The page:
First Line: Stan entered stage left.
Two children have been found strangled to death in the woods in a scene horribly reminiscent of "Hansel and Gretel." It's the job of Brighton's Detective Inspector Edgar Stephens to find the killer, so don't expect him to be in the Christmas spirit-- even if his friend Max Mephisto is starring in a local production of Aladdin this holiday season.
Stephens has plenty of leads to pursue, many of them originating with Annie, the young murdered girl, who used to write gruesome little plays based on Grimms' Fairy Tales. It's difficult to deduce if the key to breaking the case lies in Annie's unfinished final script... or in the theater and the actors performing in Aladdin. Stephens enlists the help of his friend Max to put the killer behind bars.
As she did in The Zig-Zag Girl, Elly Griffiths takes us to 1950's Brighton, England and the slightly seedy world of the theater and magic and pantomime. It's a world I know very little about, so I enjoy learning about it through Griffiths' eyes.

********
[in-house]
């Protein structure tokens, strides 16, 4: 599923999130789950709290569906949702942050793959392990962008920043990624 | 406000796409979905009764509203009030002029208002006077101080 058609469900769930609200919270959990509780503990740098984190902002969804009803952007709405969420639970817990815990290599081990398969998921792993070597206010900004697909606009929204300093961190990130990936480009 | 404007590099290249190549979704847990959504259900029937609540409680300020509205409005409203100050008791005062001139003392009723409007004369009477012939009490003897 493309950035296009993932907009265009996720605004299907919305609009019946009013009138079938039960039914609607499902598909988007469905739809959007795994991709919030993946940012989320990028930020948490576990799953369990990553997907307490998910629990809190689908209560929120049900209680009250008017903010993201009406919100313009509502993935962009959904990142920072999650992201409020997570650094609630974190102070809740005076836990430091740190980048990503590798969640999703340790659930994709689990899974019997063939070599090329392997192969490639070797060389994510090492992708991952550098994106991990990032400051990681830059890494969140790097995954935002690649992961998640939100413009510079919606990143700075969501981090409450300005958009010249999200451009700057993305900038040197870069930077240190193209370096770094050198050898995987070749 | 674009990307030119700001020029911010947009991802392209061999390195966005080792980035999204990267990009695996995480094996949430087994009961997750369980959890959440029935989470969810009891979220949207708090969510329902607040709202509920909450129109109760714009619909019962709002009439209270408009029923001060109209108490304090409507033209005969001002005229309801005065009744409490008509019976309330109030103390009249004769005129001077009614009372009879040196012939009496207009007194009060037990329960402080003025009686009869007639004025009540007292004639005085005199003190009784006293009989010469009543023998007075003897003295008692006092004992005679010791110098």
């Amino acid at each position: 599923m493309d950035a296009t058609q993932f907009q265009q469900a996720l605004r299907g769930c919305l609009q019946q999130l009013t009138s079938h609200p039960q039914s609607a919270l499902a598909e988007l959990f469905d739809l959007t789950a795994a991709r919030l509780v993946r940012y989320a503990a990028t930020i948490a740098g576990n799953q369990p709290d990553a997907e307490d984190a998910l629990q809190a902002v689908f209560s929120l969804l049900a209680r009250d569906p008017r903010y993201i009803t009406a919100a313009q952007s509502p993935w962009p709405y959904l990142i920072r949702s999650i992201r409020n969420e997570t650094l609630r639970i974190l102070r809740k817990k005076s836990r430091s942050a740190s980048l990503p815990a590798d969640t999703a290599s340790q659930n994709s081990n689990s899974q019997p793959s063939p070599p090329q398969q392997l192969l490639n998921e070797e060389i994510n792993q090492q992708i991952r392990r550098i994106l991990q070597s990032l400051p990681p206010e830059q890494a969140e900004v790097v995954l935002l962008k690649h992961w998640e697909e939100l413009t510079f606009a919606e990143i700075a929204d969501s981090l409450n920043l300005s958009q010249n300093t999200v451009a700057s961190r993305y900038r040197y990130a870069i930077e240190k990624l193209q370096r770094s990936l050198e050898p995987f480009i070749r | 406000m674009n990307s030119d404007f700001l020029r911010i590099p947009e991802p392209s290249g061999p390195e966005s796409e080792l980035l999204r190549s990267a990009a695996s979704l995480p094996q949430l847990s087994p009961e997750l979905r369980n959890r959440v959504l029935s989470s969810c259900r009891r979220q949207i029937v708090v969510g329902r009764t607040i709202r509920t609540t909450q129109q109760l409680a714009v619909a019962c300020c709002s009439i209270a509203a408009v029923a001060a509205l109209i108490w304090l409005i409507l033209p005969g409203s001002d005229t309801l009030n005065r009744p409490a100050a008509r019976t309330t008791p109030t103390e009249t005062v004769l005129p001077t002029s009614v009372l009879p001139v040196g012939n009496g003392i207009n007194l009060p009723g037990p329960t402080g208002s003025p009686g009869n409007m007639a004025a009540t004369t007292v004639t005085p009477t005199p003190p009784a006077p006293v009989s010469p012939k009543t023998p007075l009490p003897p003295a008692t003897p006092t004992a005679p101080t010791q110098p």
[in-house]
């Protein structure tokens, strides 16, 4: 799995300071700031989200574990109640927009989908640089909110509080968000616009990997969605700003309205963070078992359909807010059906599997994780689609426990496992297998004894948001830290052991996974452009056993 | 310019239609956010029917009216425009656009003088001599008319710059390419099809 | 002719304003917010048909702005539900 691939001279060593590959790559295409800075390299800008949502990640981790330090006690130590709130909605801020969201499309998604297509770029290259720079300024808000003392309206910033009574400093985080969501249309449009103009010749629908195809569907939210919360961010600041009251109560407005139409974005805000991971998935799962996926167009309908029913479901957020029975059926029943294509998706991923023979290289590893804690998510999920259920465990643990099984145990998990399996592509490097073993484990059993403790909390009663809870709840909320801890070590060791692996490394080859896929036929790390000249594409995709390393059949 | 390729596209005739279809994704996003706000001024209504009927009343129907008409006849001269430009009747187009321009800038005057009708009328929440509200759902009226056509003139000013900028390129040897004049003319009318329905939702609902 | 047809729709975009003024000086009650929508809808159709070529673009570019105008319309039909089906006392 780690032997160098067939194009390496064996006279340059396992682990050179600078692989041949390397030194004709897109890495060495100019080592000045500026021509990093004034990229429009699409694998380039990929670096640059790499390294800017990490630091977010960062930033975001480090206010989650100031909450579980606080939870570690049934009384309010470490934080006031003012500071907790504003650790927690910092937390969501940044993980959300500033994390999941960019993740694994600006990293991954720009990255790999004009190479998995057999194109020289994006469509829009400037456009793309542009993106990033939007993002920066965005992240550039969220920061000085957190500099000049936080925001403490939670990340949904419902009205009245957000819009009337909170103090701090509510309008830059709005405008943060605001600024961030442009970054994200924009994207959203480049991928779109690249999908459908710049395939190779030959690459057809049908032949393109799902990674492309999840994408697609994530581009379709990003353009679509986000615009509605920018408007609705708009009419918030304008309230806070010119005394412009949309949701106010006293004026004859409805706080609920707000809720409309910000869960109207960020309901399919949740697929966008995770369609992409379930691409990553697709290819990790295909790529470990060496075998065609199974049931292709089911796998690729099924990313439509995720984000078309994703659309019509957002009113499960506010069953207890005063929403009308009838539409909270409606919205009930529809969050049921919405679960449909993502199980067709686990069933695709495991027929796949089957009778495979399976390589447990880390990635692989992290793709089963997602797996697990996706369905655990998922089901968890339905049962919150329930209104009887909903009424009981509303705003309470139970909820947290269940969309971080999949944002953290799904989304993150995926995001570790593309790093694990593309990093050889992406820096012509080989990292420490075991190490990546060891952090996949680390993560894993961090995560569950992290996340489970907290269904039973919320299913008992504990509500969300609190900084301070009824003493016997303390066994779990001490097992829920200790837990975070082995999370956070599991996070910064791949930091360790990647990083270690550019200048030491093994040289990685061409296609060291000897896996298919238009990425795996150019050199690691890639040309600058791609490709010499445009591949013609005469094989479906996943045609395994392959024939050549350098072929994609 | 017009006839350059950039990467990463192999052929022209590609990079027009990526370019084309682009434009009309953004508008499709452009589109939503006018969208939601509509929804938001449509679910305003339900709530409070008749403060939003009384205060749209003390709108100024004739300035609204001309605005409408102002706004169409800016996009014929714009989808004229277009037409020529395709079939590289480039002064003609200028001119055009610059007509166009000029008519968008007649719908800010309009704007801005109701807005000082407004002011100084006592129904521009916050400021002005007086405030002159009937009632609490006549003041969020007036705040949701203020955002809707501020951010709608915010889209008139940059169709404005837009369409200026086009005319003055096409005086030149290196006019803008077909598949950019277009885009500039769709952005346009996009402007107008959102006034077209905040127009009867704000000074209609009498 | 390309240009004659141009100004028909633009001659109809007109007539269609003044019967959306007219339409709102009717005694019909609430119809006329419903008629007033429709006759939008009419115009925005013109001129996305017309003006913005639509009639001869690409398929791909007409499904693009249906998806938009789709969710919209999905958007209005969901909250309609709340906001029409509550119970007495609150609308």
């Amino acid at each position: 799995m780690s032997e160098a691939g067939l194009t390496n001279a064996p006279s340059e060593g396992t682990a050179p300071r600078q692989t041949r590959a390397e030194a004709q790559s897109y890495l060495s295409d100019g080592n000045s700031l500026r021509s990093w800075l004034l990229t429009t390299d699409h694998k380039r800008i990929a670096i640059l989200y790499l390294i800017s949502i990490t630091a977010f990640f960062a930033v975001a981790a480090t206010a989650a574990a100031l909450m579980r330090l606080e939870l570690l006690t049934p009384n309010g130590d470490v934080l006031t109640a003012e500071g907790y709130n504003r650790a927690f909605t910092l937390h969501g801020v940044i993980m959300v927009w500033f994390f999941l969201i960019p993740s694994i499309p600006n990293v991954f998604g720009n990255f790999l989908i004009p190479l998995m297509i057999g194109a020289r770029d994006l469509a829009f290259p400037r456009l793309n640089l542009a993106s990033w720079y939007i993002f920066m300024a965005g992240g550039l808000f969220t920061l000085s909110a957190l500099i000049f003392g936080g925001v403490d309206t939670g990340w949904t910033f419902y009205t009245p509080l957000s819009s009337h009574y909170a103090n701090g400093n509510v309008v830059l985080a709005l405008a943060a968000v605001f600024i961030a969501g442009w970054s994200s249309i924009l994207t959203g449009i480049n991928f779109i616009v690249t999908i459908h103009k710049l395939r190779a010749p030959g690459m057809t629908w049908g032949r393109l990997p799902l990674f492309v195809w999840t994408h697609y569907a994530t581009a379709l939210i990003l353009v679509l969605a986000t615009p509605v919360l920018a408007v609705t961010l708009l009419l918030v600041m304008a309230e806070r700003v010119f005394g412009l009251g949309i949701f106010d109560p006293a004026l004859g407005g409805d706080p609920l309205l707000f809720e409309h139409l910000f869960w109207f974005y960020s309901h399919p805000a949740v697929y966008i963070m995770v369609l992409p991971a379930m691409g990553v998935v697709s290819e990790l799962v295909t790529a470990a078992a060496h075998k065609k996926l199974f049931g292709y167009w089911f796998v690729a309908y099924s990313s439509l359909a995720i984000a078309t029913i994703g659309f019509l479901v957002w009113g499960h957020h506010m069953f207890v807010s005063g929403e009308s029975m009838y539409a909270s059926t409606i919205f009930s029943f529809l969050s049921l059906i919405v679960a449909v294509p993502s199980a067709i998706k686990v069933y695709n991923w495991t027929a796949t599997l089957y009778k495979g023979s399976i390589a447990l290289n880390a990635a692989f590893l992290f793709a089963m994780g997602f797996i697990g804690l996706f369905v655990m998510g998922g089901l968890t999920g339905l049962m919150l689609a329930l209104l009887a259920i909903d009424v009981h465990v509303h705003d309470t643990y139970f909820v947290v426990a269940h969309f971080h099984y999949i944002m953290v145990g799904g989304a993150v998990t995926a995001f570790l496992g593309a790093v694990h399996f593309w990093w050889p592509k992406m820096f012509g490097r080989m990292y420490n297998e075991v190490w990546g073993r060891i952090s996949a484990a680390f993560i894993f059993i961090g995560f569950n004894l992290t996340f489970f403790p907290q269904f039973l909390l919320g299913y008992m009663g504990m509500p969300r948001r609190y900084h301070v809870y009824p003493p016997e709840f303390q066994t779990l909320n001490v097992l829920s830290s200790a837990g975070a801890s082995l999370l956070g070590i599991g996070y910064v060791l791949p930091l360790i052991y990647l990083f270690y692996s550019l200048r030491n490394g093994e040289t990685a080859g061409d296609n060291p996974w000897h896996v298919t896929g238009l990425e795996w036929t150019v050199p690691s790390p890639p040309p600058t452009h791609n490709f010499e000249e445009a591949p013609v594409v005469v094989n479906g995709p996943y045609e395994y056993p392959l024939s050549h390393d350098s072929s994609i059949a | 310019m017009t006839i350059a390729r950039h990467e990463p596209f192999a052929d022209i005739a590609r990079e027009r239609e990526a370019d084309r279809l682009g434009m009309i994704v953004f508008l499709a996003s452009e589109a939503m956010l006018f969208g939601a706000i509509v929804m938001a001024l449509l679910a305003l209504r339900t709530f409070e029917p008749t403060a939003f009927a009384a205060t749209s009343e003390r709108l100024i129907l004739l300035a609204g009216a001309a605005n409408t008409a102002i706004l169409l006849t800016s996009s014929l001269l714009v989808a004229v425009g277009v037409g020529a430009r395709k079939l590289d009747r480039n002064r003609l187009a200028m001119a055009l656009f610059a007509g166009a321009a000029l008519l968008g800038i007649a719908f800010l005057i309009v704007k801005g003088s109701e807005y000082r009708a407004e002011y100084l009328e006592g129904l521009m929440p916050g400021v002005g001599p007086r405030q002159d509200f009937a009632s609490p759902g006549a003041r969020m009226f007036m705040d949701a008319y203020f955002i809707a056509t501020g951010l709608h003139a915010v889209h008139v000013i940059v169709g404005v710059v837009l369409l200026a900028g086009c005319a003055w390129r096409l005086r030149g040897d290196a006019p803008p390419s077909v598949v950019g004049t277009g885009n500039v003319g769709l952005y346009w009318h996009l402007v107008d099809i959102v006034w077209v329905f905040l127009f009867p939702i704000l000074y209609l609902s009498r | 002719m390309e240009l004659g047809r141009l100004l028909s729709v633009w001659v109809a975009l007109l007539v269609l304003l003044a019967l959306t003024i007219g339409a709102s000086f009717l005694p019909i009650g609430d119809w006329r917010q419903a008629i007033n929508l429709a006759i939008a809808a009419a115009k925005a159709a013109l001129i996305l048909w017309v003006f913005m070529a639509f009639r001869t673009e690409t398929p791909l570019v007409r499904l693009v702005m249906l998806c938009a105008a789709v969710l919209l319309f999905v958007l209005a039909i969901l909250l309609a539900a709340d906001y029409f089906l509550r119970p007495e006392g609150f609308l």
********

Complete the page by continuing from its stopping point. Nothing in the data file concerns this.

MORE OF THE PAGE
Griffiths has created an excellent mystery, one that many times had me wishing I remembered more of Grimms' Fairy Tales, but (as usual) the real strength in this book lies in her characters. I found little Annie to be fascinating. She was such an interesting character that I thought she was wasted as a victim; I wanted to see more of her. We also learn more about the personal lives of Stephens and Mephisto, which will answer some questions readers may have.
I found the focus of Smoke and Mirrors to be much more in the present day and on Edgar and his investigation. I missed the spice that "more Max" gives to the action as well as talk of what the two men did during World War II, although I know the series can't get stuck back in that time frame. It will be very interesting indeed to see where the author's focus shifts to next as the series progresses.
Smoke and Mirrors by Elly Griffiths
Houghton Mifflin Harcourt © 2016
Hardcover, 352 pages
Historical Mystery, #2 Magic Men mystery
Source: Amazon Vine